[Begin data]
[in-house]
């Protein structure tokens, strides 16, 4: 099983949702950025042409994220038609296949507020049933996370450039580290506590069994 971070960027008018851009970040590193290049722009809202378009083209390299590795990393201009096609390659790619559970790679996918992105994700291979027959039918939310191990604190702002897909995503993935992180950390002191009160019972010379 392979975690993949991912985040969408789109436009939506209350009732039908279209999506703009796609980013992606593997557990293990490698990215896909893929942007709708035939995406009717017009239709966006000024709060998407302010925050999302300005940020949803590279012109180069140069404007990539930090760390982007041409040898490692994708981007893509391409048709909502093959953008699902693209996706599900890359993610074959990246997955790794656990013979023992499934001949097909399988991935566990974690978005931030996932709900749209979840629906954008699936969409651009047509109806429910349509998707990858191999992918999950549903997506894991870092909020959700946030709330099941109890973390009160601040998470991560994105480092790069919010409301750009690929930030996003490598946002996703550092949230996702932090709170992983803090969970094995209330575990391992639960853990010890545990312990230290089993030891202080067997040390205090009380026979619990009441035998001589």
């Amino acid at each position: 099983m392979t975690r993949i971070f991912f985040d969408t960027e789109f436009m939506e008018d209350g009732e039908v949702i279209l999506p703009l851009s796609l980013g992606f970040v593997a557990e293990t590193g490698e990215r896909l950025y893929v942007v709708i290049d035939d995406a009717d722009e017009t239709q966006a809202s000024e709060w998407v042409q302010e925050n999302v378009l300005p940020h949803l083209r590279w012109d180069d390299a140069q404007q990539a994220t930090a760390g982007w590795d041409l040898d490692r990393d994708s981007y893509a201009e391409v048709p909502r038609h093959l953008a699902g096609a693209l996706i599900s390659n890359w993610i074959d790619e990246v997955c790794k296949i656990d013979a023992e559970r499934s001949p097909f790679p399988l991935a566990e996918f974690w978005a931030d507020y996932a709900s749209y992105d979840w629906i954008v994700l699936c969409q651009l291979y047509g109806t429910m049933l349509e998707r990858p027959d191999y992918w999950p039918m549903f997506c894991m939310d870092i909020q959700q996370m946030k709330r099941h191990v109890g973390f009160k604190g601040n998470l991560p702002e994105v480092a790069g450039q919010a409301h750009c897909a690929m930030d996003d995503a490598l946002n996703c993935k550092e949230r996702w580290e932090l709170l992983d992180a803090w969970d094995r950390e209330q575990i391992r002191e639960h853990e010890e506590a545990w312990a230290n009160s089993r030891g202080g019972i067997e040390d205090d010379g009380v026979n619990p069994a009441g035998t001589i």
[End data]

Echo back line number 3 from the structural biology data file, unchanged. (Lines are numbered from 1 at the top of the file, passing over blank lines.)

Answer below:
């Amino acid at each position: 099983m392979t975690r993949i971070f991912f985040d969408t960027e789109f436009m939506e008018d209350g009732e039908v949702i279209l999506p703009l851009s796609l980013g992606f970040v593997a557990e293990t590193g490698e990215r896909l950025y893929v942007v709708i290049d035939d995406a009717d722009e017009t239709q966006a809202s000024e709060w998407v042409q302010e925050n999302v378009l300005p940020h949803l083209r590279w012109d180069d390299a140069q404007q990539a994220t930090a760390g982007w590795d041409l040898d490692r990393d994708s981007y893509a201009e391409v048709p909502r038609h093959l953008a699902g096609a693209l996706i599900s390659n890359w993610i074959d790619e990246v997955c790794k296949i656990d013979a023992e559970r499934s001949p097909f790679p399988l991935a566990e996918f974690w978005a931030d507020y996932a709900s749209y992105d979840w629906i954008v994700l699936c969409q651009l291979y047509g109806t429910m049933l349509e998707r990858p027959d191999y992918w999950p039918m549903f997506c894991m939310d870092i909020q959700q996370m946030k709330r099941h191990v109890g973390f009160k604190g601040n998470l991560p702002e994105v480092a790069g450039q919010a409301h750009c897909a690929m930030d996003d995503a490598l946002n996703c993935k550092e949230r996702w580290e932090l709170l992983d992180a803090w969970d094995r950390e209330q575990i391992r002191e639960h853990e010890e506590a545990w312990a230290n009160s089993r030891g202080g019972i067997e040390d205090d010379g009380v026979n619990p069994a009441g035998t001589i």